The decline is mainly due to major lenders holding back on new filings, experts say
POSTED: 01:30 a.m. HST, May 12, 2011
Home foreclosures continued to fall in April, marking the fifth consecutive month filings in Hawaii have been below the same month in the previous year.
Experts, however, said the decline continues to be an artificial depression due to several major lenders holding back on new filings after their loan documentation practices were called into question.
Real estate research firm RealtyTrac said there were 987 foreclosure filings statewide last month, a 33 percent decrease from 1,474 a year earlier.
Observers had anticipated a rebound in foreclosure activity by the lenders, including Bank of America and JPMorgan Chase, after documentation issues were worked out. But after a foreclosure reform bill became law in Hawaii last week, new foreclosure cases could be throttled back some more.
Local foreclosure attorneys suspect that lenders will take some time to study the new law, which created new consumer protections against foreclosure, and initially might test the law with a relative few cases. That could add to the artificially depressed level of foreclosure activity.
The new Hawaii law doesn't stop foreclosures already in progress. The law also doesn't put a moratorium on starting a foreclosure, though new cases must follow a revised process that gives homeowners more protections against foreclosure.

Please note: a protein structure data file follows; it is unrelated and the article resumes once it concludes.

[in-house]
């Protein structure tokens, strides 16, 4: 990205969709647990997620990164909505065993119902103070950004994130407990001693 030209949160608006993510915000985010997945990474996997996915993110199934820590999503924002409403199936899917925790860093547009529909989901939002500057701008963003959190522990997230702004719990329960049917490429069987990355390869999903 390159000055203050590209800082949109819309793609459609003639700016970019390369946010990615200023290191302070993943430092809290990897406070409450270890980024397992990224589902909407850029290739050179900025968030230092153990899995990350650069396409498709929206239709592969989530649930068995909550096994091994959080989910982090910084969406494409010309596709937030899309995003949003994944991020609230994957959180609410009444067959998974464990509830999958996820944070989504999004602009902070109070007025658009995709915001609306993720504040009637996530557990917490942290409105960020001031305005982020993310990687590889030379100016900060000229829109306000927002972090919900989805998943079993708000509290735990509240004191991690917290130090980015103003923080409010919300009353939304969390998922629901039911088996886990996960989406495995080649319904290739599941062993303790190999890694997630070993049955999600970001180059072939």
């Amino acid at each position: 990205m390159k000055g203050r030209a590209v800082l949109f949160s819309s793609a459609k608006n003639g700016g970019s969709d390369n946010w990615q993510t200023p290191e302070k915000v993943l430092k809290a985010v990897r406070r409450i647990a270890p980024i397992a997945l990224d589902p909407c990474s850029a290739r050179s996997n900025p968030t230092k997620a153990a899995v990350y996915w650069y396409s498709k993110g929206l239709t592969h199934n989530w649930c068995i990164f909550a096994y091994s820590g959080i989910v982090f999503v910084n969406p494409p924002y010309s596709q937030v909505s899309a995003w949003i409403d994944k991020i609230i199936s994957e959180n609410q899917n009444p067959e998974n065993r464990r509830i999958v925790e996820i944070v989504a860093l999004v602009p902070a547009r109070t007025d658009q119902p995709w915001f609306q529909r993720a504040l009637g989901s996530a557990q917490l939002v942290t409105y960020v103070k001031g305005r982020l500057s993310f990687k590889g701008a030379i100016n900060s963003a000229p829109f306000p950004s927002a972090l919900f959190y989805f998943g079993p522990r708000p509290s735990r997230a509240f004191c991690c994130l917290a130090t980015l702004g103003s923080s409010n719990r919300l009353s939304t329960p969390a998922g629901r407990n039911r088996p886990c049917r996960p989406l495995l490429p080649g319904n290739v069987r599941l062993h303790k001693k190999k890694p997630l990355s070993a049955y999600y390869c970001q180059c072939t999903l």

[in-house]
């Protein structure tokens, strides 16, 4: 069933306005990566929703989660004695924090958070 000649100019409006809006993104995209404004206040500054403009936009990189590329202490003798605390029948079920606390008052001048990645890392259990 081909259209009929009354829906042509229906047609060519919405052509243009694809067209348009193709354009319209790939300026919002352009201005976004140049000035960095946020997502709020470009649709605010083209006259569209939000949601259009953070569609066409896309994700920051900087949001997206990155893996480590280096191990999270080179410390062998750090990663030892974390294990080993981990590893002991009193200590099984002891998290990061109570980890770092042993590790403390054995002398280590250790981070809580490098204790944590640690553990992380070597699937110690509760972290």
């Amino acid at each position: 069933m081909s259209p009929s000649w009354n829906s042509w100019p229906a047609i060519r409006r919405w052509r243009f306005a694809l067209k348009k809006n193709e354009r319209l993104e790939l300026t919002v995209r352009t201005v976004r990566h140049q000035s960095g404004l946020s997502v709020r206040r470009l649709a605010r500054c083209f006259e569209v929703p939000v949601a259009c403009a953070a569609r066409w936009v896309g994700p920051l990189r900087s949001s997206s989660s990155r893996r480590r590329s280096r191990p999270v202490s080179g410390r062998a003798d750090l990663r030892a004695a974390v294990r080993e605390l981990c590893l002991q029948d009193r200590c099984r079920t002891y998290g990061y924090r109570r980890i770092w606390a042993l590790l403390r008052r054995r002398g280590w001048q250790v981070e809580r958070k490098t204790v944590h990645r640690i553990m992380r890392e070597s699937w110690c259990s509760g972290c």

Nationally, foreclosure filings were down 34 percent in April to a 40-month low. James Saccacio, RealtyTrac's chief executive officer, said the slowdown doesn't stem only from improper case documentation. He said foreclosure cases are taking longer to allow for loan modifications, short sales and other alternatives to foreclosure.
U.S. homes repossessed in the first quarter occurred, on average, 400 days after a mortgage default, compared with 340 days in the first quarter of 2010 and 151 days in the first quarter of 2007.
"This slowdown continues to be largely the result of massive delays in processing foreclosures rather than the result of a housing recovery that is lifting people out of foreclosure," Saccacio said in a statement.
There were 219,258 foreclosure actions in April nationally, or one for every 593 households.
In Hawaii, there was one foreclosure action for every 522 households, a rate that was worse in only 10 other states.
The worst rate was in Nevada, where there was one foreclosure action per 97 households. The best rate was in Vermont, with one foreclosure action per 62,849 households.
The worst rate was on Maui, where there was one foreclosure filing per 282 households based on 236 total filings.
The Big Island had just about as many foreclosure filings as Maui, with 237, but that represented one filing per 340 households.
On Kauai, there were 66 filings, or one for every 456 households.
Foreclosure actions in Hawaii included 92 default notices, 438 auction notices and 457 lender repossessions.
Counting actions at different stages in the foreclosure process produces a somewhat imprecise measure of how many homes are in the process of foreclosure because RealtyTrac counts different types of filings on the same property if they occur in different months, which means some properties might be counted in more than one month.
RealtyTrac also doesn't exclude commercial property from its count, which means popular vacation property in Hawaii such as time shares and condominium-hotel units can be among RealtyTrac's tally.